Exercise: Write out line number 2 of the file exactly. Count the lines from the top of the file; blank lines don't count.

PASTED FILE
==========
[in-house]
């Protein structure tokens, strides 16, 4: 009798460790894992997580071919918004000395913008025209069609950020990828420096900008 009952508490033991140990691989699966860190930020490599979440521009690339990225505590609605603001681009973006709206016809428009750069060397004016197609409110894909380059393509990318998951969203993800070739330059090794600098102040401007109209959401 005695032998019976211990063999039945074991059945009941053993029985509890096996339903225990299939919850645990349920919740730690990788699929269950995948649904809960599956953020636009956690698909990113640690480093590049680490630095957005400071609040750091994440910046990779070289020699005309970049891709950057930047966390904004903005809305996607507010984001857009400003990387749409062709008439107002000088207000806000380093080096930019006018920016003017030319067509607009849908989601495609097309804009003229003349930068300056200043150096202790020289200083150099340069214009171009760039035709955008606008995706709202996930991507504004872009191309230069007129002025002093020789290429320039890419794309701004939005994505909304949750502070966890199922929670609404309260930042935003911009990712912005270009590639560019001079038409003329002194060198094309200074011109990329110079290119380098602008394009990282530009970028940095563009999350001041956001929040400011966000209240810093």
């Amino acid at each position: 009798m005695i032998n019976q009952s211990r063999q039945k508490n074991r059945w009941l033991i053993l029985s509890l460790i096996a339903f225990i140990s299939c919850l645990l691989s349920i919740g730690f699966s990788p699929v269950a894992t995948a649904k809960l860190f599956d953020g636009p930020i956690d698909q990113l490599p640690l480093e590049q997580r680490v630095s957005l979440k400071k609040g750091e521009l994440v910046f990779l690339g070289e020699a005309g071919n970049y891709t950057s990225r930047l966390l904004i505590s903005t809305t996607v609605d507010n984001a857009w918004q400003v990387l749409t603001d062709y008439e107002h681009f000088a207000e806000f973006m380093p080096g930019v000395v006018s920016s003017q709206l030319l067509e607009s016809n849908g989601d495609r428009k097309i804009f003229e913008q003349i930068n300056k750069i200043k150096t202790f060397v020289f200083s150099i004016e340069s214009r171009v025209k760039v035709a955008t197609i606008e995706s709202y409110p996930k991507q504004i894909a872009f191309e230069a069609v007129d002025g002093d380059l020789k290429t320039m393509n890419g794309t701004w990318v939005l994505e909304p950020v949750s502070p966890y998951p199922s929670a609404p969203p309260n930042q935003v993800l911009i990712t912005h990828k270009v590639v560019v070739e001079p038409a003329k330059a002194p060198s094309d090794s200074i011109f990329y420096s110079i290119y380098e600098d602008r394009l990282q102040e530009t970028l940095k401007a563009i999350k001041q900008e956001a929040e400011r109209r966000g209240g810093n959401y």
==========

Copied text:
């Protein structure tokens, strides 16, 4: 009798460790894992997580071919918004000395913008025209069609950020990828420096900008 009952508490033991140990691989699966860190930020490599979440521009690339990225505590609605603001681009973006709206016809428009750069060397004016197609409110894909380059393509990318998951969203993800070739330059090794600098102040401007109209959401 005695032998019976211990063999039945074991059945009941053993029985509890096996339903225990299939919850645990349920919740730690990788699929269950995948649904809960599956953020636009956690698909990113640690480093590049680490630095957005400071609040750091994440910046990779070289020699005309970049891709950057930047966390904004903005809305996607507010984001857009400003990387749409062709008439107002000088207000806000380093080096930019006018920016003017030319067509607009849908989601495609097309804009003229003349930068300056200043150096202790020289200083150099340069214009171009760039035709955008606008995706709202996930991507504004872009191309230069007129002025002093020789290429320039890419794309701004939005994505909304949750502070966890199922929670609404309260930042935003911009990712912005270009590639560019001079038409003329002194060198094309200074011109990329110079290119380098602008394009990282530009970028940095563009999350001041956001929040400011966000209240810093």